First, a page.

Hunting is strictly banned in post-Imperial India, but the progressive administration of that country makes the occasional exception, in the case of man-eaters.
Outside magazine reports that, in Uttar Pradesh, hunting has been authorized for a man-eating tiger.
Officials in Uttar Pradesh, India, have issued a shoot-to-kill order for a tigress that has killed 10 people since early December. The four-year-old Royal Bengal tiger has attacked villagers of all ages, prowling an 80-mile area in the Binjor District.
The situation has placed the livelihoods of local villagers at stake, as people are afraid to work in the fields harvesting sugarcane, mustard, and wheat. “We will starve if this situation persists,” Sahuwala village resident Mithilesh told CNN.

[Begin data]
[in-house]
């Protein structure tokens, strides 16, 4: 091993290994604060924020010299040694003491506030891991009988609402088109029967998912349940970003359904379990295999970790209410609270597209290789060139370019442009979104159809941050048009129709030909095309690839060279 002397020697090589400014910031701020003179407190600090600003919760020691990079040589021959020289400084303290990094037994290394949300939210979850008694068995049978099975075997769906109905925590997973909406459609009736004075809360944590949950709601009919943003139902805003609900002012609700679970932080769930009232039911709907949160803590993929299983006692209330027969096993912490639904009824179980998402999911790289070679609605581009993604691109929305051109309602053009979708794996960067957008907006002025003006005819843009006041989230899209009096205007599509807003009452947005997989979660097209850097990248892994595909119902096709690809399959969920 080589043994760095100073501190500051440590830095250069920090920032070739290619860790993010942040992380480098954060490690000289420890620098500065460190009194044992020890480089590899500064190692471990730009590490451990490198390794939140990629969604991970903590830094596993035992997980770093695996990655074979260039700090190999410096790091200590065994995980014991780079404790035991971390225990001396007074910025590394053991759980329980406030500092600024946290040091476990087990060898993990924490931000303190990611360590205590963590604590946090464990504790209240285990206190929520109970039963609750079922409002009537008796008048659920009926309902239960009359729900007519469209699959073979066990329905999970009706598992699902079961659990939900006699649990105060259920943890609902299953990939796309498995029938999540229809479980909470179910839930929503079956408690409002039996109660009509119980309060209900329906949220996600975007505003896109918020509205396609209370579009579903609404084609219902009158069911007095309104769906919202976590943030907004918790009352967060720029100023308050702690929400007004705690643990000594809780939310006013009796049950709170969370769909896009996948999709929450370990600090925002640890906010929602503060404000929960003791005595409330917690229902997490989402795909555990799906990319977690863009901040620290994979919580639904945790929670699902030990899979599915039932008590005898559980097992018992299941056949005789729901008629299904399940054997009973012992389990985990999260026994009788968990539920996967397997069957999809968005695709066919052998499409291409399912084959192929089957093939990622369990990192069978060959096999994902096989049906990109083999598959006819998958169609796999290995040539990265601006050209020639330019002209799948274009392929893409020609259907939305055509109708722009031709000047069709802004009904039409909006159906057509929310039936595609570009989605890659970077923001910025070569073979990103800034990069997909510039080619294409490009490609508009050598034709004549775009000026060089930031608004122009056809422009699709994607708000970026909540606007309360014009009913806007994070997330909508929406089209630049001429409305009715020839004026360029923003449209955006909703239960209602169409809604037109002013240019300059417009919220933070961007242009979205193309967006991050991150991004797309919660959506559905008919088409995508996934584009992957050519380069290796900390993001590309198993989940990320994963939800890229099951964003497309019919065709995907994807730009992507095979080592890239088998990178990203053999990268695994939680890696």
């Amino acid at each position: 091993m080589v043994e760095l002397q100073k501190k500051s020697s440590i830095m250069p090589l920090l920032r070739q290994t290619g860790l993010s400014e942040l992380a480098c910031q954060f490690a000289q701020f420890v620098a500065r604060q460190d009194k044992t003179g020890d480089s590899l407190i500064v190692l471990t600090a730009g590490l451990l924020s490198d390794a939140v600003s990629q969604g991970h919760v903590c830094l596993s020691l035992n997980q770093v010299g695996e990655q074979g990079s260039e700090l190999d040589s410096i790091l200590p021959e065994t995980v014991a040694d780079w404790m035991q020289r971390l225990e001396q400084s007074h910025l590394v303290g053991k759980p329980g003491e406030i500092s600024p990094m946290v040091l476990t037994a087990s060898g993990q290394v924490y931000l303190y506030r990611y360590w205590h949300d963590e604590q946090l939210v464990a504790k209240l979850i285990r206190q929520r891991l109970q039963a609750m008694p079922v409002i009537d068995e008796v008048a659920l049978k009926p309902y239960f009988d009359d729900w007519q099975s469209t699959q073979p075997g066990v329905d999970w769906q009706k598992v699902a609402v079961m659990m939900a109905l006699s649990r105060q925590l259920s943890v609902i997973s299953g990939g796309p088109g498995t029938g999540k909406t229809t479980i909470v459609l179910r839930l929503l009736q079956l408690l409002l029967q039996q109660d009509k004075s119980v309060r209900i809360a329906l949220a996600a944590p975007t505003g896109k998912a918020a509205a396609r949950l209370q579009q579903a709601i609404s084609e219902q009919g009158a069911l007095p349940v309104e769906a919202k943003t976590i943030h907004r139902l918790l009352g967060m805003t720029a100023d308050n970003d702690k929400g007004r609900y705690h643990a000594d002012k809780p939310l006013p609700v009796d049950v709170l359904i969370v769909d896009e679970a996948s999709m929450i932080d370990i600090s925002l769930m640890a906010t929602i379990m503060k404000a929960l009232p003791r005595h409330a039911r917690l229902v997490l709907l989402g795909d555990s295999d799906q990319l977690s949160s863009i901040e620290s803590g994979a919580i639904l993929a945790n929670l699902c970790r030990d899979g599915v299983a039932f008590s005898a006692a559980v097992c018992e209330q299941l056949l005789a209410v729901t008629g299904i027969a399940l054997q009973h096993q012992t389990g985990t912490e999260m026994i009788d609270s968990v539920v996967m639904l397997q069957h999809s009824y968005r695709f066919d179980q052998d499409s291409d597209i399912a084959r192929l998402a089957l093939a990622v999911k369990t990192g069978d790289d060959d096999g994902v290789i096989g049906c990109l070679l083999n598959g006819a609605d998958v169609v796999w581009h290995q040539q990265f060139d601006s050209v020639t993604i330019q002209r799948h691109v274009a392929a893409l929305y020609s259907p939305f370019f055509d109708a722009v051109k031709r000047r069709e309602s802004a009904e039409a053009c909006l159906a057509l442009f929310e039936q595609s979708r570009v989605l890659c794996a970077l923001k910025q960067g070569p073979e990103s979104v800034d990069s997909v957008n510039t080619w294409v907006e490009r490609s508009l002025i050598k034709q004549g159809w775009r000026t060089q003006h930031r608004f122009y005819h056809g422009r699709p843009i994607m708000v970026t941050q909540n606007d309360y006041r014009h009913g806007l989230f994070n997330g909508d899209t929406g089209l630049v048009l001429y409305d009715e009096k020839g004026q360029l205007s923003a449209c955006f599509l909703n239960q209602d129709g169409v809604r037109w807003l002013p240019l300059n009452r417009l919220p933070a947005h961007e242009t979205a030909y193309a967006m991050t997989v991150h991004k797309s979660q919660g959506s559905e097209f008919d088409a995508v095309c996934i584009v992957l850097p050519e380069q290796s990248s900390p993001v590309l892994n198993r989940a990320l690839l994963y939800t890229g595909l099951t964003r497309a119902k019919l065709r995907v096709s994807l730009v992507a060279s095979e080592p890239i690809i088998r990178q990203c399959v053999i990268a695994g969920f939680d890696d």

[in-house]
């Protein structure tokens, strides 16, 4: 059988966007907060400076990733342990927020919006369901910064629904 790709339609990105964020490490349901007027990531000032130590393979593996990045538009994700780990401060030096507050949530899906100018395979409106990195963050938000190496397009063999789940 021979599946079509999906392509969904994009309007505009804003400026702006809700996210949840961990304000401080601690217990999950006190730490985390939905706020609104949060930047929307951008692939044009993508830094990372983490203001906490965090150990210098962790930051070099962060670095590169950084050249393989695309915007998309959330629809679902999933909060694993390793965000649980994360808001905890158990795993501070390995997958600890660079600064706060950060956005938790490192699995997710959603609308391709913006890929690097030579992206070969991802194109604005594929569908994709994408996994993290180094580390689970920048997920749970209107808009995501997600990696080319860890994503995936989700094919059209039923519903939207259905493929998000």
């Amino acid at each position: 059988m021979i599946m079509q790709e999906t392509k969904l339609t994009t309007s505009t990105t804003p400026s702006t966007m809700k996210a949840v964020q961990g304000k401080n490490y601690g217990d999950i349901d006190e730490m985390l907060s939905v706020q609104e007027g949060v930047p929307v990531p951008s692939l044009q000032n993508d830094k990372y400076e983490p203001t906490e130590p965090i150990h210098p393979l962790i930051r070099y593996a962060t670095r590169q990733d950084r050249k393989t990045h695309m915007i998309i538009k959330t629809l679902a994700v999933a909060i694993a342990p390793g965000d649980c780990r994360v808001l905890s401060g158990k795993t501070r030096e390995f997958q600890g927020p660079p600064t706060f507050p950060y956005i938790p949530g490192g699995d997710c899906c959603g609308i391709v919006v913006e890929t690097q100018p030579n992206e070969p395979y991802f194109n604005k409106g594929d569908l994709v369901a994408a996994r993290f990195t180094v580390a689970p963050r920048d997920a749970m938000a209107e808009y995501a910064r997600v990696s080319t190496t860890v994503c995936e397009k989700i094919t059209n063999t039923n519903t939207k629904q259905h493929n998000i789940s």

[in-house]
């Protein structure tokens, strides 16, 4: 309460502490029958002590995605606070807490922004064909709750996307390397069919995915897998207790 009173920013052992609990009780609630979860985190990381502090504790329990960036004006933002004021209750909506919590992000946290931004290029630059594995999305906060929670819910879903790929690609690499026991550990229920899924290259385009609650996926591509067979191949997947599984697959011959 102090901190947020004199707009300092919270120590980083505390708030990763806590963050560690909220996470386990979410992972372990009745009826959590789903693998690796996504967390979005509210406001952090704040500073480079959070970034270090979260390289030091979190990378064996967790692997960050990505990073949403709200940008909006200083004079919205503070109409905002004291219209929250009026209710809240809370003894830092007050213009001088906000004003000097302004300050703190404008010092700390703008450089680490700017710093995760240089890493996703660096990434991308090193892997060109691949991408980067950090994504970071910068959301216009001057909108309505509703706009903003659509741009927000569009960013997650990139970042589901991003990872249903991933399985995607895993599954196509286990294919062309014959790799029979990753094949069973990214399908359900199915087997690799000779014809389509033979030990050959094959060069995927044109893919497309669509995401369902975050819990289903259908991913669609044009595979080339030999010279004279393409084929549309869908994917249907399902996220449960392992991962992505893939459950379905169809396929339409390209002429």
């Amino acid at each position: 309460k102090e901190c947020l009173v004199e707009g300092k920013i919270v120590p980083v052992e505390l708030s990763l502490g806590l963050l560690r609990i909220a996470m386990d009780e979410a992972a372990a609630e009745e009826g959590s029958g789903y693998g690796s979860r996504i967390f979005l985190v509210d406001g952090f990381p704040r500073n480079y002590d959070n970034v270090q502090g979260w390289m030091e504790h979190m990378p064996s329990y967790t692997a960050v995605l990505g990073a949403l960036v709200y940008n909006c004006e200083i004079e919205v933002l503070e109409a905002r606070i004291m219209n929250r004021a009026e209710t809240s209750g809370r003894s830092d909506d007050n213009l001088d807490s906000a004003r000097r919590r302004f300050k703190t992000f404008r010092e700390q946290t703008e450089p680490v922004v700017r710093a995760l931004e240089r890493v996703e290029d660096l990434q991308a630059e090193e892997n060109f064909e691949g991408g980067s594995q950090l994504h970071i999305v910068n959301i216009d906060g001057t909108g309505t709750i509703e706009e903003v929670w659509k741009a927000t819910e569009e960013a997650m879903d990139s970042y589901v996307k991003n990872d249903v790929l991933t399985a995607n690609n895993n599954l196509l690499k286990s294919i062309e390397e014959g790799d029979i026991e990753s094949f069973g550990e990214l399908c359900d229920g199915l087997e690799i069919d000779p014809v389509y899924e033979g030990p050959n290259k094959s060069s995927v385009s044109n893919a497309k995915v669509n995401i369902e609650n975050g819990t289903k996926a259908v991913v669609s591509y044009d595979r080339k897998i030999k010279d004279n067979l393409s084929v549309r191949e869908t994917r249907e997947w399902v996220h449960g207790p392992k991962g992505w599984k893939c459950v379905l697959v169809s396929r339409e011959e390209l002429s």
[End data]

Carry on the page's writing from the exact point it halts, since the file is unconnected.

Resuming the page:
Tigers that have turned man-eater rarely go back to hunting wildlife, and itâ€™s clear this tigress is no exception. “She’s gotten used to killing people,â€ wildlife conservationist Nazim Khan told CNN. â€œThis is easy prey for her. She’s going to kill again.”
Both conservationists and hunters are tracking the tigress, riding atop elephants through impenetrable jungle and terrain. Though conservationists would rather see the tigress tranquilized and transported to a zoo, hunters and most villagers are in support of seeking vengeance via rifle.
Only 11 percent of tigersâ€™ natural habitat remains, according to the Wildlife Trust of India, and there are only 1,706 tigers left in the wild.
Safest way to hunt tigers is from a howdah, eh?